You’ve probably heard it before, particularly from grandma.
Every time you wear pointy shoes, someone tells you you’ll get bunions.
You’ve been told that you’ve inherited them from your mother.
So let’s cover “what is a bunion?”, “do you get them from your mother?” and “will pointy shoes cause a big toe bump?”
What is a bunion?
A bunion, referred to medically as Hallux Valgus, is a deformity of the big toe joint.
It causes the big toe to angle towards the smaller toes while the forefoot widens and the big toe joint forms a bony bump on the side of it.
To understand the deformity, and how to prevent it, you’ll need a quick tour of the foot.
Anatomy of the 1st MTP
The 1st metatarsalphalangeal joint (not surprisingly we just abbreviate it to MTP) is the joint where the big toe joins the foot.
It’s a hinge-like joint designed to allow the toe to bend up and down. It’s got some capacity to tilt sideways and rotate slightly but these aren’t its main function.
The joint is under huge loads as it acts as a pivot point for propulsion during running.
The body’s response to load
Our living tissues are constantly adapting to load. It’s mostly a positive process that helps us grow and thrive. Weight bearing exercise increases bone density. Lifting weights builds muscle tissue. And so on.
The flipside is that any load can create changes, whether we want them or not.
Repetitive load can cause bone to thicken and form bumps. It can cause joints to change alignment.
The real reason behind bunions
Pronation is a normal motion of the foot. It’s a complex movement but essentially it’s a flattening of the arch and an inwards tilt of the ankle. It occurs during walking to store energy in the foot, ready for push off.
The right amount of pronation enables energy storage in the connective tissues and aligns the leg, ankle & 1st MTP for optimal drive off the ground.
If there is an excessive amount of pronation, the big toe is forced to move inwards as it bends. As this action is repeated several thousand times per hour of walking or running, the overall loading causes an adaptation.
This adaptation includes thickening of the bone in response to extra load and angulation of the joint due to the altered alignment of the ground force.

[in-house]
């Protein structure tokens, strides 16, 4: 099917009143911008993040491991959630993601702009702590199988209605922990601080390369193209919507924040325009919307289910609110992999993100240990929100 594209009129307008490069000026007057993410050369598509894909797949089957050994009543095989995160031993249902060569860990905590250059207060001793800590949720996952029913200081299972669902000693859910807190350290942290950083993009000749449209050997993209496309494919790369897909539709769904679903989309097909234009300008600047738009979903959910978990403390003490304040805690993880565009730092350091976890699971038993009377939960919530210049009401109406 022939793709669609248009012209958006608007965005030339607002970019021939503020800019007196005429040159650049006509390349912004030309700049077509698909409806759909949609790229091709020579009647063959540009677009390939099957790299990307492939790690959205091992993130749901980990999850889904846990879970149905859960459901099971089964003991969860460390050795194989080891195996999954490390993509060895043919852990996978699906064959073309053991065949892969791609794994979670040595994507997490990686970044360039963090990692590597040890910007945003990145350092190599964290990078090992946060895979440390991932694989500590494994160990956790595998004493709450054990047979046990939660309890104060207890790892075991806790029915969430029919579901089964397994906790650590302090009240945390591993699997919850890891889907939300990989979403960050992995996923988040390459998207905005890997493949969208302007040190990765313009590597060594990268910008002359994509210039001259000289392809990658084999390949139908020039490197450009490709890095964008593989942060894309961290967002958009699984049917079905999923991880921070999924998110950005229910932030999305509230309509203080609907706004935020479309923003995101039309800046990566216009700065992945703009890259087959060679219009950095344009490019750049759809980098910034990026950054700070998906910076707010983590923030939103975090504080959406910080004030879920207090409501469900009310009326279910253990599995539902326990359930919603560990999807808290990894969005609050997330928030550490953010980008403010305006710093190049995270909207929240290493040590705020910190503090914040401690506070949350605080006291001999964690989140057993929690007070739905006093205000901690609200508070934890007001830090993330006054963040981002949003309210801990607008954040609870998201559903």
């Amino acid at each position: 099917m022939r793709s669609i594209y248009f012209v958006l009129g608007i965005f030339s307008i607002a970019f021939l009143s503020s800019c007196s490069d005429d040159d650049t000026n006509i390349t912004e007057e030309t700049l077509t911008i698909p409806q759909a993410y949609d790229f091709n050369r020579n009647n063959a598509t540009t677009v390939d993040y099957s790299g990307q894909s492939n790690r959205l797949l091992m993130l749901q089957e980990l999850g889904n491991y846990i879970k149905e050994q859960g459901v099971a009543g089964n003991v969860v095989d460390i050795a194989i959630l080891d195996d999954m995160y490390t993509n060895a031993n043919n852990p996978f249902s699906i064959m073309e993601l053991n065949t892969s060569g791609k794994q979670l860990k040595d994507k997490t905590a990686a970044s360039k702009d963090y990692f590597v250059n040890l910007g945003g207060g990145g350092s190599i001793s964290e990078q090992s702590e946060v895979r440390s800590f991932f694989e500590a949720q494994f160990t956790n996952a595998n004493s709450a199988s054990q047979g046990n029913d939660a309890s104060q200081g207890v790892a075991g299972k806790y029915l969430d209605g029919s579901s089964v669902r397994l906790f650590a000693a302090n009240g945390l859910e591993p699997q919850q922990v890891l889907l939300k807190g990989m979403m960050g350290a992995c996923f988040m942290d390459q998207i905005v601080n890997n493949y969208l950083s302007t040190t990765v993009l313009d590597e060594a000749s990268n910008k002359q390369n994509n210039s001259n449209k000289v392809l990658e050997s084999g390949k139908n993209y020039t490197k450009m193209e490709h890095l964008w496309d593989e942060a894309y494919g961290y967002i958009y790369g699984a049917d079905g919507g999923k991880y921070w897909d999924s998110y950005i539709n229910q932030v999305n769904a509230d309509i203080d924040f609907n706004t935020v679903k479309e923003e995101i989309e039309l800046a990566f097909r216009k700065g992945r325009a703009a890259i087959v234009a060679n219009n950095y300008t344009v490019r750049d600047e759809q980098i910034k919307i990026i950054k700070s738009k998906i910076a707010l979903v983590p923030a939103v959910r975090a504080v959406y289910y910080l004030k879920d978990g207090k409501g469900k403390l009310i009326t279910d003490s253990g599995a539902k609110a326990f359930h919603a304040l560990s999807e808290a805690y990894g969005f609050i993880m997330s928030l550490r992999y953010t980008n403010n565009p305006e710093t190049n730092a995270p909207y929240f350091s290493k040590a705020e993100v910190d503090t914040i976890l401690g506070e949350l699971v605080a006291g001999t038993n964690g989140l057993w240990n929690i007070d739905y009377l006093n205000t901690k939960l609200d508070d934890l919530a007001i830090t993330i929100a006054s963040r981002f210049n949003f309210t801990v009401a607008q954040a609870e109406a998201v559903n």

The main causes of poor pronation control are poor anatomical alignment, poor muscle control and inadequate footwear (old or poorly designed).
Can you prevent bunions?
Short answer, yes. If you can improve your foot biomechanics to ensure that the joint is aligned well during activity, there’s no reason why a bunion should form.
There will always be those prone to bunions – poor anatomical alignment, endurance runners due to fatigued leg stability and overweight people due to the excessive loading on the joint. The list is long.
But in all cases, the bunion development can be slowed or stopped with appropriate measures.
Good footwear is a given. Any shoe that allows your foot to function well is helpful. For some, a low profile shoe with improved ground feel allows them to control their loading better.
For others, they need a more structured supportive shoe to assist in limiting the rate of pronation.
Occasionally footwear isn’t able to provide the necessary support and custom or prefabricated orthotics are required.
If the issue is poor muscle control or excessive weight, their use will only be temporary. Perhaps for 1-2 years.
If the cause is bony alignment, orthotics may become an ongoing requirement.
Strength exercises, specifically targeting the muscles and movement patterns that control hip and foot rotation, are helpful. The trick is to challenge pronation control and hip rotation without adding further overload to the toe.
But aren’t bunions genetic?
It’s one of the oldest “reasons” for bunions – Mum had them so you got them. But there’s no direct genetic link to the deformity!
Bunions aren’t in your DNA. But your parents aren’t off the hook yet.
The shape of your feet & legs and your muscle structure are inherited from your parents. And some legs are prone to poor biomechanics.
Poor biomechanics create abnormal loading and adaptations at the 1st MTP. This in turn leads to bunions.
So it’s not genetic, but genetics may not make it easy for you to avoid bunions.
Does wearing pointy shoes cause bunions?
Pointy shoes are commonly blamed for bunions. And it looks plausible. The shoes force the toe inwards, much like the shape of a bunion.
But the amount of force they apply to the toe is very small compared to the forces experienced during normal walking. So the shoe alone can’t generate enough load to cause bunions.
When you’re wearing pointy shoes though, the toe is held on an abnormal angle while walking. They’re also not the most supportive shoes so they can allow the foot to roll inwards (aka. pronation).
This causes an increase in the force pushing the toe across. And if you spend enough time wearing and walking in pointy shoes, that volume of force can cause adaptation and bunions.